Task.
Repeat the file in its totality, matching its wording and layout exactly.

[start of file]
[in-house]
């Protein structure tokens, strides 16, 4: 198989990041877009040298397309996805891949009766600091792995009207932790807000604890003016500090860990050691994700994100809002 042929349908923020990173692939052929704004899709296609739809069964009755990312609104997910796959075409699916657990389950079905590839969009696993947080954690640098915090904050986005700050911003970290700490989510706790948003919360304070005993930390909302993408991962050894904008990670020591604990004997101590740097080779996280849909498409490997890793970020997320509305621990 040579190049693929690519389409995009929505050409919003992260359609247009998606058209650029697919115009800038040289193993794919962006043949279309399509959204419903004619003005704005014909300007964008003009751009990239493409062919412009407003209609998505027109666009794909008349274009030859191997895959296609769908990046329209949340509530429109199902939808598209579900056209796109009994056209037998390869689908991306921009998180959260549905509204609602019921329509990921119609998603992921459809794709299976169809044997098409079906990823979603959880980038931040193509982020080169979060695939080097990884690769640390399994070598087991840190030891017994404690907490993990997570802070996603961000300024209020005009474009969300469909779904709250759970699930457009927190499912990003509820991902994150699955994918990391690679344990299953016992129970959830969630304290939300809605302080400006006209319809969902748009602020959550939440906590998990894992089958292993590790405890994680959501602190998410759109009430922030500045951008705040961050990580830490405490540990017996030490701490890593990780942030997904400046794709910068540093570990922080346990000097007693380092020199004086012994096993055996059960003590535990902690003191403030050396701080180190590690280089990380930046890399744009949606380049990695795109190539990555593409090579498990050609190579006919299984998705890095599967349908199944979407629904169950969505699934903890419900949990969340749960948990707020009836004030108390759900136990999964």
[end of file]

[in-house]
């Protein structure tokens, strides 16, 4: 198989990041877009040298397309996805891949009766600091792995009207932790807000604890003016500090860990050691994700994100809002 042929349908923020990173692939052929704004899709296609739809069964009755990312609104997910796959075409699916657990389950079905590839969009696993947080954690640098915090904050986005700050911003970290700490989510706790948003919360304070005993930390909302993408991962050894904008990670020591604990004997101590740097080779996280849909498409490997890793970020997320509305621990 040579190049693929690519389409995009929505050409919003992260359609247009998606058209650029697919115009800038040289193993794919962006043949279309399509959204419903004619003005704005014909300007964008003009751009990239493409062919412009407003209609998505027109666009794909008349274009030859191997895959296609769908990046329209949340509530429109199902939808598209579900056209796109009994056209037998390869689908991306921009998180959260549905509204609602019921329509990921119609998603992921459809794709299976169809044997098409079906990823979603959880980038931040193509982020080169979060695939080097990884690769640390399994070598087991840190030891017994404690907490993990997570802070996603961000300024209020005009474009969300469909779904709250759970699930457009927190499912990003509820991902994150699955994918990391690679344990299953016992129970959830969630304290939300809605302080400006006209319809969902748009602020959550939440906590998990894992089958292993590790405890994680959501602190998410759109009430922030500045951008705040961050990580830490405490540990017996030490701490890593990780942030997904400046794709910068540093570990922080346990000097007693380092020199004086012994096993055996059960003590535990902690003191403030050396701080180190590690280089990380930046890399744009949606380049990695795109190539990555593409090579498990050609190579006919299984998705890095599967349908199944979407629904169950969505699934903890419900949990969340749960948990707020009836004030108390759900136990999964």